TORONTO -- With the Stanley Cup finals now securely in the rear-view mirror, the question still remains: Will NHL games be played next season?
NHL Players' Association head Bob Goodenow says the answer very easily could be no.
Goodenow, in Toronto for the NHLPA meetings, said the players remain firmly against a salary cap.
Management and the union have been at odds for the past 18 months over the issue of a cap. NHL commissioner Gary Bettman and his negotiating team want a hard cap, while the union wants no part of it. Neither side is backing down as of yet.
Is a high-stakes game of "chicken" on the horizon?
"A salary cap is not going to be part of the plan going forward," Goodenow told Toronto newspapers for Friday editions. "That means there won't be a start of the season and there may not be a season [at all] next year. We are not going to do a cap and we are not going to do a percentage of revenues. The owners set the scale of salaries for the players and that is the marketplace. It has always been that way for the past 75 years or so and that is the way we are going to go forward with it."
There are no meetings planned between the NHL and players.
"I'm optimistic we'll be able to get something done ... I'm an optimistic person," union president Trevor Linden told reporters. "I can't speak for the owners, but we're going to work hard as a union to try to avoid a lockout. We're going to try to get something done."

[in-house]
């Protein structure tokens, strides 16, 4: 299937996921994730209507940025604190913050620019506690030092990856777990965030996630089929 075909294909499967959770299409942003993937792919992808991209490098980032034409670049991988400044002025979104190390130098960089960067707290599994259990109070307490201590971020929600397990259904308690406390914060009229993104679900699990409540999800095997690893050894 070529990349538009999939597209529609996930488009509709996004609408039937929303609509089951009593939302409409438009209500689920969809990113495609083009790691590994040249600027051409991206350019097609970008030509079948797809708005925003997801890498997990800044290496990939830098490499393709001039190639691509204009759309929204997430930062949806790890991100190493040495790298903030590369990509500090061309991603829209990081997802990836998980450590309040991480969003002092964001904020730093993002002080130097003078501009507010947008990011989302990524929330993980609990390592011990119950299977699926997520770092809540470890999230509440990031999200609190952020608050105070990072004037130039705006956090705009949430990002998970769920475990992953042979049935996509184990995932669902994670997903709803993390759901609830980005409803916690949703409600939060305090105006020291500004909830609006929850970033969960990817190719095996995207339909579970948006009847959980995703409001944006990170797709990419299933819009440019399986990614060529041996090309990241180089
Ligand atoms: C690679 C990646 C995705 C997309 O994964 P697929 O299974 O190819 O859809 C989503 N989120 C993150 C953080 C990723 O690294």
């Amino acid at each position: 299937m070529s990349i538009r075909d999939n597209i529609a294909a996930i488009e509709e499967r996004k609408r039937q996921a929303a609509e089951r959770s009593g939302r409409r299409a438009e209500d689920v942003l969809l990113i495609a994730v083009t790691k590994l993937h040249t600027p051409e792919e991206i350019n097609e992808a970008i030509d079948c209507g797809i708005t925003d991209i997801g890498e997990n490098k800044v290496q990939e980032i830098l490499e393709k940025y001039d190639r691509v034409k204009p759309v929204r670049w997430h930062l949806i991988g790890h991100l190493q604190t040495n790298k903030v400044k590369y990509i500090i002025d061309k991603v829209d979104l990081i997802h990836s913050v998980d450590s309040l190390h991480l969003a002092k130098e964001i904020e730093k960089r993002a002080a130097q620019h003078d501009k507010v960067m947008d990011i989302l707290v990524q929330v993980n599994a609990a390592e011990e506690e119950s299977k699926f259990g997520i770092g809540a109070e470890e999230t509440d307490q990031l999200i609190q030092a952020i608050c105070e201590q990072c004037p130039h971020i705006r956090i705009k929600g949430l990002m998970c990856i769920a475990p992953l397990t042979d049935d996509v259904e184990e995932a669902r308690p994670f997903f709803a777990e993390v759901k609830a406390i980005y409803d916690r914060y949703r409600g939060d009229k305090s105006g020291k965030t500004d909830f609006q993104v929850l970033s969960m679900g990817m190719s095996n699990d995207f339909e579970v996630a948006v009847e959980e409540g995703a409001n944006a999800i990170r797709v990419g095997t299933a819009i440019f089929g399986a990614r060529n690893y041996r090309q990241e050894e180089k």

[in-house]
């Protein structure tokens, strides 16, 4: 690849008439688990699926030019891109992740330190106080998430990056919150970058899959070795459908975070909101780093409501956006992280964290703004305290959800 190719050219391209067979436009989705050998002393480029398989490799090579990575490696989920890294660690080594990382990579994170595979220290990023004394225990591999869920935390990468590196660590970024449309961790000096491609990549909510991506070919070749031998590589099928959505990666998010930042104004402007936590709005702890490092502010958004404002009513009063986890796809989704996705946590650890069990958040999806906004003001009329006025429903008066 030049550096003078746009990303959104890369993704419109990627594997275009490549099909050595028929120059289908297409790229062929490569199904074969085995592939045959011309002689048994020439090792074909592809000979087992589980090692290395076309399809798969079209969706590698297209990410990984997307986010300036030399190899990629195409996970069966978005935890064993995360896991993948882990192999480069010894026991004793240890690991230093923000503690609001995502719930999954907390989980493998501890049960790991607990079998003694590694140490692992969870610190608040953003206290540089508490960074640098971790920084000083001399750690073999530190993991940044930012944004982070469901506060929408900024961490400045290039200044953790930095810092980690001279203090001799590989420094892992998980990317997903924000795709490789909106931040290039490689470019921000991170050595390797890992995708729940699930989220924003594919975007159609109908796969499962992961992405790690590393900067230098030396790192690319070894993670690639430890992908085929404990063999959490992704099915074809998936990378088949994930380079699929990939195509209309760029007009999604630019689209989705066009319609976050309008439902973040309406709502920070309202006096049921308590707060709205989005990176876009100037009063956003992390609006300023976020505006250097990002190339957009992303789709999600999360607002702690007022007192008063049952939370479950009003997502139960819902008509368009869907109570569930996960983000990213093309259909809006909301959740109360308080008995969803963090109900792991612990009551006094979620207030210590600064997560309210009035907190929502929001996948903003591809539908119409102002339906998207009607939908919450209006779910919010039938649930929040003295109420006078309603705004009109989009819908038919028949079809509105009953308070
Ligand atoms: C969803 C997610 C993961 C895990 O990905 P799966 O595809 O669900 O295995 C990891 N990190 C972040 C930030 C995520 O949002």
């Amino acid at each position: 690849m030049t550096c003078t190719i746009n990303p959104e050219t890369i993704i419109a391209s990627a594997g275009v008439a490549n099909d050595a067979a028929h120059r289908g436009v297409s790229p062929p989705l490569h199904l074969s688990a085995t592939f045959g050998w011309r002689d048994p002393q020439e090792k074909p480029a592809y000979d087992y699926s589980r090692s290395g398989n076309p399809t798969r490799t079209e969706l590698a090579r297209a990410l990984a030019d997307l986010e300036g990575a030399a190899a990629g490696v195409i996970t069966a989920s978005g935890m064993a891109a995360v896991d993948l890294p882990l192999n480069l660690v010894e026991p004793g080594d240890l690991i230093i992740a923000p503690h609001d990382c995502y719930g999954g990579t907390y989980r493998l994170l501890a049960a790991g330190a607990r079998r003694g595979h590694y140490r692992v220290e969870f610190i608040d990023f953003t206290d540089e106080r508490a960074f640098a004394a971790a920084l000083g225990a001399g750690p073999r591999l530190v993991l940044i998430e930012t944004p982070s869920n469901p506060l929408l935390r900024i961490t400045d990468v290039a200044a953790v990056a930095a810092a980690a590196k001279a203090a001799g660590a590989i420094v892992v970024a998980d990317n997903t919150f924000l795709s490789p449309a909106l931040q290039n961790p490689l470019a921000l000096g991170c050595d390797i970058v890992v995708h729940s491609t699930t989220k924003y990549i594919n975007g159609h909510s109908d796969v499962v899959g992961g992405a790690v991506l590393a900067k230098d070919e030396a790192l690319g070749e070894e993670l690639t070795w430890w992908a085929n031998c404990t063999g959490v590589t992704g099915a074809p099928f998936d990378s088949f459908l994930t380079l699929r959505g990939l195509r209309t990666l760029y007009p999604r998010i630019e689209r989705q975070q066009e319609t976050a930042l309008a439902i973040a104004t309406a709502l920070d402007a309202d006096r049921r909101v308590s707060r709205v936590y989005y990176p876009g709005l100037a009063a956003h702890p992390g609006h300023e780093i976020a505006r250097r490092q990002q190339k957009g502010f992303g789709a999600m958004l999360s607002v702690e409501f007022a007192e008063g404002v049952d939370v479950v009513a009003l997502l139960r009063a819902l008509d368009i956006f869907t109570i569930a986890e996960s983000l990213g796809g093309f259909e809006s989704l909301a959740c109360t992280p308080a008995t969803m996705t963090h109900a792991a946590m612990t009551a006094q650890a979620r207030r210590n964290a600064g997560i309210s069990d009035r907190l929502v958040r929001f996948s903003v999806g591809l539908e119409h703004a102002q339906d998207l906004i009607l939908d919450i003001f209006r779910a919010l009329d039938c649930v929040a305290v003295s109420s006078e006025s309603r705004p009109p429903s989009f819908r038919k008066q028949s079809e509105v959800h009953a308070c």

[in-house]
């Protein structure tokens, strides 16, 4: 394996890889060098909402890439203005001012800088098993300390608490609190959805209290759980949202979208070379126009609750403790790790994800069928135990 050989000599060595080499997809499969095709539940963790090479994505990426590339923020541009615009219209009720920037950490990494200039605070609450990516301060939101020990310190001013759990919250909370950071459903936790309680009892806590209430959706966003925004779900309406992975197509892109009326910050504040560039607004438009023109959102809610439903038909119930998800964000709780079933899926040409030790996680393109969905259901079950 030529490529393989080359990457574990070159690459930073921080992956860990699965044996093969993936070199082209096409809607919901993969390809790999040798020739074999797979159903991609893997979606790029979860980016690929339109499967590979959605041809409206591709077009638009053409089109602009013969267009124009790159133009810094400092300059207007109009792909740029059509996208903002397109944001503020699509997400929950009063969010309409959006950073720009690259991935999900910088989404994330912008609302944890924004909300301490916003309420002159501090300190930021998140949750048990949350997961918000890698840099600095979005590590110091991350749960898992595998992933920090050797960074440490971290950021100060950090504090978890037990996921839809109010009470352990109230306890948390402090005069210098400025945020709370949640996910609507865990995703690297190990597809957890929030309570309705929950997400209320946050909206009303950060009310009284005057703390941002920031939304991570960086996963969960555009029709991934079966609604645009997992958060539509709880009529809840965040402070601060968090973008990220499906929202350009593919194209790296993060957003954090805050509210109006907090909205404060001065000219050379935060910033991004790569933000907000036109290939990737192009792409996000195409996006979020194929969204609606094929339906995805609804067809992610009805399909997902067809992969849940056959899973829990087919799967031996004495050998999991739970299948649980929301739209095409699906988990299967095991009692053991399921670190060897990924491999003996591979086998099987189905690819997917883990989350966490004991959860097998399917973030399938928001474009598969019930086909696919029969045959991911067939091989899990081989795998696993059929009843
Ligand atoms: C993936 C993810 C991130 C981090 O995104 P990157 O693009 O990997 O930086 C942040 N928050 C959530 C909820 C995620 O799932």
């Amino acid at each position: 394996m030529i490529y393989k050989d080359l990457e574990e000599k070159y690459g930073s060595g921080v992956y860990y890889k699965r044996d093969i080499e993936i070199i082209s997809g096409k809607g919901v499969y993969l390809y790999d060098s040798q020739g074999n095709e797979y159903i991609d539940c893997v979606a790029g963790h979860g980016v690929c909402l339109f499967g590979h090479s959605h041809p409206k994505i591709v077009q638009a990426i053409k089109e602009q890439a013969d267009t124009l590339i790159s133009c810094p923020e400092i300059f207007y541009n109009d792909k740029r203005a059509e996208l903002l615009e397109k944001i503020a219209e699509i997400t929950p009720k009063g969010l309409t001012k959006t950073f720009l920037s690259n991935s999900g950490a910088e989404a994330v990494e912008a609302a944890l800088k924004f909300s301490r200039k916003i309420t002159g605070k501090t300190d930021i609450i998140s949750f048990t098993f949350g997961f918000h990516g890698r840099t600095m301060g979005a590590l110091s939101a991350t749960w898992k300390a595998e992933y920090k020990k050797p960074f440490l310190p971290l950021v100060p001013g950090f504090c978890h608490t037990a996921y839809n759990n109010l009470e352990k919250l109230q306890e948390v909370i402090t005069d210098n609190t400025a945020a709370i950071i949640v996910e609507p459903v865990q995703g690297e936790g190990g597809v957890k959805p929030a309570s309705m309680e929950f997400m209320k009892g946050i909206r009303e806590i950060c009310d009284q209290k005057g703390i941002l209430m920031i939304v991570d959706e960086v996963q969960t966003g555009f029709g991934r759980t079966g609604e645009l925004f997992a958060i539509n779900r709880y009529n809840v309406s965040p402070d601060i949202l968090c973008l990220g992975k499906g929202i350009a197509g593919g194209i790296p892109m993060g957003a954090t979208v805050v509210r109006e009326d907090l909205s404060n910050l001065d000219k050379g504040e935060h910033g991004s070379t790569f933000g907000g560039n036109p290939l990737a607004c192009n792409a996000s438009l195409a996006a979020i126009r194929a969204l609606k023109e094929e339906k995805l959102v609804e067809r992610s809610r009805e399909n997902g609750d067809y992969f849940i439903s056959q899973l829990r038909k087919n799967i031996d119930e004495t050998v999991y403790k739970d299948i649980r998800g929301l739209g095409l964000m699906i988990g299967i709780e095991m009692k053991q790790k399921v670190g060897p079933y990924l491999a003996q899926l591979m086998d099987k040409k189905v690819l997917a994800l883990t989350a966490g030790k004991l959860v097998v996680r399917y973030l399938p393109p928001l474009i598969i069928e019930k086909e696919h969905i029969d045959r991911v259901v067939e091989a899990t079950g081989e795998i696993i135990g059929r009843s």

Avalanche star Joe Sakic doesn't expect to have to attend an Avs training camp at the end of the World Cup of Hockey in September.
"To me it just looks like Bettman doesn't want to start unless he gets everything he wants," Sakic told reporters. "So I don't expect hockey. We all hope [a new collective bargaining agreement] gets done, but to be realistic, I don't see it happening right now."
If the season does not start on time, players certainly have other options. They can play in Europe, or they can play in the newly formed World Hockey Association. The WHA announced Wednesday that its eight franchises will begin play Oct. 29.
The Lightning's Martin St. Louis, who was awarded the Hart Trophy as the league's MVP on Thursday night, said it would be silly for him not to at least consider playing in the WHA.
"Sitting at home or making $5 million, it would be very tempting," St. Louis told The Globe and Mail of Toronto. "Obviously, I have to know where we were at as far as the NHL situation. But to be honest, I really haven't thought about that."
WHA teams will have a $15 million salary cap, but a player such as St. Louis could make as much as $5 million as a team's top player.
Initially, the WHA said that if a player signs a contract, he would have to play the entire season with his WHA club. But on Wednesday, a WHA official said the league will likely change the bylaw to stipulate two players per team would have the option of returning to the NHL if labor problems are resolved during the season.
The new WHA will have franchises in Quebec City, Hamilton, Toronto, Halifax, Detroit, Dallas, Orlando, and Jacksonville, Fla.